True Story by Michael Finkel
True Story directed by Rupert Goold, screenplay by Rupert Goold and David Kaiganich
Rating *** 1/2
Over the years I have covered a number of book and film adaptations. There’s something about reading a book and then being able to watch a dramatization of that story immediately after. Such was the case with this book and film. I picked up the book on my Kindle for $2.99 and was able to watch the film immediately after finishing the book. I enjoyed both.
I knew parts of the Michael Finkel story. I also knew parts of the Chris Longo story. I definitely remember reading about him spending time in Mexico on a beach with a German woman. But like so many stories that get filtered through a media lens, the stories were somewhat distorted. I didn’t think very highly of a reporter who was fired for falsifying a story. And my initial thoughts about that same reporter writing a book about a supposed connection with an accused murderer seemed too convenient. I was wrong on both accounts. I found both stories fascinating.
As a writer of nonfiction myself, I sympathize with the predicament that led to Michael Finkel’s firing from the New York Times. He was sent to Africa to cover a story about child slave labor on cocoa plantations. Finkel didn’t find evidence of slavery. What he found instead was a story of poverty and children forced to work the plantations to help support their families. His editor asked him to tell the story through the viewpoint of one boy. Finkel didn’t have that story What he did have was several stories from a number of different interviews he had conducted. So he took some creative license and combined those stories into one. Filmmakers do it all the time. That was his crime. I think the New York Times acted hastily in his dismissal. A retraction would have sufficed.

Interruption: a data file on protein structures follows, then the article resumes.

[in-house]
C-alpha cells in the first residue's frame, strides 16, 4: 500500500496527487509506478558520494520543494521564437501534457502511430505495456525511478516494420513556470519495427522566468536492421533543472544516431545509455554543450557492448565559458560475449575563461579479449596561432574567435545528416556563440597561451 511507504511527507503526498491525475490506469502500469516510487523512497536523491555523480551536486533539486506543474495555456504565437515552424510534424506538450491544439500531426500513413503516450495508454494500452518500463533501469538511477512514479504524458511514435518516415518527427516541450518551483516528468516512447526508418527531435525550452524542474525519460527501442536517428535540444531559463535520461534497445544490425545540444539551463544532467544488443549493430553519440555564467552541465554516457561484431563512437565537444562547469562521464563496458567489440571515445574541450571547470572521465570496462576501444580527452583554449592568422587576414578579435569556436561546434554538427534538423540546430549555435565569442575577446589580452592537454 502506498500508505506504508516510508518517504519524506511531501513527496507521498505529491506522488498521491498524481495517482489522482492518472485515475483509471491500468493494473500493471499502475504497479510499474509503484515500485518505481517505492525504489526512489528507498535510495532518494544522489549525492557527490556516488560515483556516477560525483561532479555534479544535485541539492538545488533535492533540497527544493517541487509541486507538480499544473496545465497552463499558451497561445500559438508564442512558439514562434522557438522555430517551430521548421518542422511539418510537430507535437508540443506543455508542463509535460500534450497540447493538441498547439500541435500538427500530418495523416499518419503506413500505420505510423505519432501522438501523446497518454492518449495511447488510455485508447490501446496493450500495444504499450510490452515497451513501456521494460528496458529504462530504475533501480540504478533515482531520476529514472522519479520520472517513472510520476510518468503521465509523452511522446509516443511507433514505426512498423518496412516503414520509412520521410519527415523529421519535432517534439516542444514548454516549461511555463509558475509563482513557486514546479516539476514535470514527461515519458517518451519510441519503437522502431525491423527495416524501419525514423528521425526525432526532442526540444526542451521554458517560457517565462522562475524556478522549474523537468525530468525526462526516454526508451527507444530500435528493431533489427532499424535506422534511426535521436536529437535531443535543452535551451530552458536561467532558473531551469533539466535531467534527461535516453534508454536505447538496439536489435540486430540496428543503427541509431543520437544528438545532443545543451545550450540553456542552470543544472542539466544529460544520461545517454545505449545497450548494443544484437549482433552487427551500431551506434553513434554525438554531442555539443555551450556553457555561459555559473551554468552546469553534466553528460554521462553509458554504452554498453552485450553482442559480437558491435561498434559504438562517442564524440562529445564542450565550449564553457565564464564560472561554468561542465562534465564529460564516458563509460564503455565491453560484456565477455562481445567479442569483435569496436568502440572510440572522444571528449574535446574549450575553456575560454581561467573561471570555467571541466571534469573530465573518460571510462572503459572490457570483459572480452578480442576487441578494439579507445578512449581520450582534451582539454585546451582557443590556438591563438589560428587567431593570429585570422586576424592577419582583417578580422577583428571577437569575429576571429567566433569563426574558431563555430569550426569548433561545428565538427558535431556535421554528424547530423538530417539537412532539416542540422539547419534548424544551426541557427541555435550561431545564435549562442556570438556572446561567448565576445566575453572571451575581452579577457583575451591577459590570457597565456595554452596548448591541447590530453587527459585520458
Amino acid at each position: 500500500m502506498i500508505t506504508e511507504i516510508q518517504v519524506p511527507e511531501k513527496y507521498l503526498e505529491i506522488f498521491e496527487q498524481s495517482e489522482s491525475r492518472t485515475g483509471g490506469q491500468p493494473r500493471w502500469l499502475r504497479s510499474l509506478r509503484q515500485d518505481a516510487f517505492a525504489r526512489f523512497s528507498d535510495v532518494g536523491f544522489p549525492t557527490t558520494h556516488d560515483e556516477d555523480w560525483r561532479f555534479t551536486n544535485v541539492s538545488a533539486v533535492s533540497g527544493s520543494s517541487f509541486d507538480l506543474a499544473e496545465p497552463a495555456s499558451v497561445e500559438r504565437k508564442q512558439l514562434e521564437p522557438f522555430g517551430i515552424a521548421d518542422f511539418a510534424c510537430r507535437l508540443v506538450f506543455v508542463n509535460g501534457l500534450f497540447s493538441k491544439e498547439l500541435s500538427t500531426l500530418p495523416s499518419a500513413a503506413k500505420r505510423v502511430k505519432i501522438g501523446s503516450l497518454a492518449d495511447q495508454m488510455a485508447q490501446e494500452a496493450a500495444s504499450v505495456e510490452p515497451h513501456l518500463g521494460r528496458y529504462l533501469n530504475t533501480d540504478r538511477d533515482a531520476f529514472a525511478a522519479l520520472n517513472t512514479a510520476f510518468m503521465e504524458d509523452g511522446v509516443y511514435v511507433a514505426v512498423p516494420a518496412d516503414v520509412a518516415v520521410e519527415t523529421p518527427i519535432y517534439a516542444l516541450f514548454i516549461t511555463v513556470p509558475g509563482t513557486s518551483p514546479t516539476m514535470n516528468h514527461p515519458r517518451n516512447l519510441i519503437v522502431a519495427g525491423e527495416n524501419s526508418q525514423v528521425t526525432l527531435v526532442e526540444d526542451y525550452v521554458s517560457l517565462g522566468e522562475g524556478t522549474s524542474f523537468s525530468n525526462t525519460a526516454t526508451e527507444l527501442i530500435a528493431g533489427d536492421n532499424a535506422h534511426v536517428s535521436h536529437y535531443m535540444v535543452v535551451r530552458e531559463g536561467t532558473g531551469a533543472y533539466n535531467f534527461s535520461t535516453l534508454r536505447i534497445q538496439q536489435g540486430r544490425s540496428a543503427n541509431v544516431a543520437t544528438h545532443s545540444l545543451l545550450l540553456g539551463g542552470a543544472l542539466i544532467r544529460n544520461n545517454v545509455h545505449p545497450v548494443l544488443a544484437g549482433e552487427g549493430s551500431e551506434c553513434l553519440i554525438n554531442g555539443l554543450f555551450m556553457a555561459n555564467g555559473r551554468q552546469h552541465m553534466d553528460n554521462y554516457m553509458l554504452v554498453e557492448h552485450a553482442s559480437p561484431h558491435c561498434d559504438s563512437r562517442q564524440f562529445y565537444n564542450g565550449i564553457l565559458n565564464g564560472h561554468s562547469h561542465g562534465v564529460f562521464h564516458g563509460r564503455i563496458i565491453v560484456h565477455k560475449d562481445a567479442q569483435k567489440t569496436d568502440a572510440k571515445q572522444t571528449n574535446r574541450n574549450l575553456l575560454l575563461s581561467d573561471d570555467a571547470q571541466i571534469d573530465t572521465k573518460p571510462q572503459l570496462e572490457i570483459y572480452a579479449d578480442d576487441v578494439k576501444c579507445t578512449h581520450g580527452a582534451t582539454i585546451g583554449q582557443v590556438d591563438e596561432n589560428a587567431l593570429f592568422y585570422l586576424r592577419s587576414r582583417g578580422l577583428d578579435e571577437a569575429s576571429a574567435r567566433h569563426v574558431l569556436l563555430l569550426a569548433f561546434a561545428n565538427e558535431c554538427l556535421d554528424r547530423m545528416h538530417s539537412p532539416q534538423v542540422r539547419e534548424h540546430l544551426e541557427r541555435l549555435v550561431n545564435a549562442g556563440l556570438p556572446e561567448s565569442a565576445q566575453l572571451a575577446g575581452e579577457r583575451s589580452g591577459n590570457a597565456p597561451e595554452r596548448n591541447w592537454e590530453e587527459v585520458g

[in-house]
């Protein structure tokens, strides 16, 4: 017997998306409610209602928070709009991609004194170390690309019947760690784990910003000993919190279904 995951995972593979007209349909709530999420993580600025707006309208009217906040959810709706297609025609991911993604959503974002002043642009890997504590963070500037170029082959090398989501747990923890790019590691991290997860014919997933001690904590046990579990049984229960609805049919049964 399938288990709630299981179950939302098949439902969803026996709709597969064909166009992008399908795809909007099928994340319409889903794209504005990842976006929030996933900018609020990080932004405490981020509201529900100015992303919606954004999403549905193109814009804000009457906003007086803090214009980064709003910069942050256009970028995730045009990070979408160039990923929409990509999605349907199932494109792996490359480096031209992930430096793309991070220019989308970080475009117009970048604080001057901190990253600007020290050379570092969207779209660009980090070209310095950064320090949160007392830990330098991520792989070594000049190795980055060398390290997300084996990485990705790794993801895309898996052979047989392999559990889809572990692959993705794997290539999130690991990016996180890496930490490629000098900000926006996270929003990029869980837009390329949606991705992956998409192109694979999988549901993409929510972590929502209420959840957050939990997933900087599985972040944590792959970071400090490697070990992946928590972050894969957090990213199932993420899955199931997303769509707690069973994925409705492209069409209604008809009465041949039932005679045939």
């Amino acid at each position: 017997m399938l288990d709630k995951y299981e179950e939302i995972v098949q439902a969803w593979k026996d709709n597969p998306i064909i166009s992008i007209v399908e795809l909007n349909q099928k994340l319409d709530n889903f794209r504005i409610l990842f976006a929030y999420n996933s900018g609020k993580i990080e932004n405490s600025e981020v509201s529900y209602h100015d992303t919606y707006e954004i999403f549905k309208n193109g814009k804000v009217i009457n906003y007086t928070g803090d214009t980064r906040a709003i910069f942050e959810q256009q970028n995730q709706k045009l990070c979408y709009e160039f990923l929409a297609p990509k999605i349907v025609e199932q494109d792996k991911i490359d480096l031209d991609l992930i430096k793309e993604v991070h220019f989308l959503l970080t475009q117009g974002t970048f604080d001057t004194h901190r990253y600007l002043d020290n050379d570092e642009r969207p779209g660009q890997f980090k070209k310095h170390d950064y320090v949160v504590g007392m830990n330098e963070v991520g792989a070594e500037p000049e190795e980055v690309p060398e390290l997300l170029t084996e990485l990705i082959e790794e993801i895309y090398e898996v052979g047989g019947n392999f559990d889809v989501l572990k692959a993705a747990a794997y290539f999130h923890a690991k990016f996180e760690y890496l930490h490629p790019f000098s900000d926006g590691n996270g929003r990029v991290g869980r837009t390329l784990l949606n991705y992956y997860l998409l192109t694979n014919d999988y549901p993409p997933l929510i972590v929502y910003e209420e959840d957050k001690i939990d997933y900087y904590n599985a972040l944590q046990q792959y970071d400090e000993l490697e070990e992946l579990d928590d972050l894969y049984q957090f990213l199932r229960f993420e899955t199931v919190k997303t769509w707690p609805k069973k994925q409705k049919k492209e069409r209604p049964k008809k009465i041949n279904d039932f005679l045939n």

Not long after his ignominious departure from the Times, Finkel learned that an accused murderer was using his identity while on the run in Mexico. Thus began a relationship between Finkel and the man who stole his identity, Chris Longo. While Longo awaits trial for the murders of his wife and three small children, Finkel visits Longo in prison and the two begin exchanging letters. Slowly a portrait of a psychopath emerges. Longo has only a high school education and no skills, but he has a family to support. He can’t stand the thought of failure. So, he invents success through lies and deceit. He writes bad checks because he needs money for his family and his failing business. He steals an SUV because his wife always wanted one and he wants to be seen as a good provider. Finkel tells Longo’s story while at the same time reflecting on his own indiscretions and the mistake that cost him his job. Here’s how Finkel sums up Longo’s story. “My year with Longo made me see how a person’s life could spiral out of control; how one could get lost in a haze of dishonesty, and how these things could have dire consequences.”
Throughout the book Finkel leaves Longo’s guilt or innocence in question. This part memoir, part portrait of a psychopath, is also a murder mystery. You want to know hat happened and why. As it turns out, Longo gives three different versions of what happened to his family. And since Longo is the only one who knows the truth, you’re left to decide on your own which version is correct.
After finishing the book, I was especially interested to see how the filmmakers would turn this convoluted story into a film. The first two thirds of the film, with James Franco as Chris Longo and Jonah Hill as Michael Finkel, follows the book extremely well. The last third of the film the filmmakers invent some scenes that I feel were unnecessary, especially the scene where Finkel’s fiancé visits Longo in jail. I also feel that the filmmakers could have spent more time dramatizing parts of Longo’s story through flashbacks and less time in the bland surroundings of the prison. It may have raised the budget, but it would have provided more background for those who hadn’t read the book.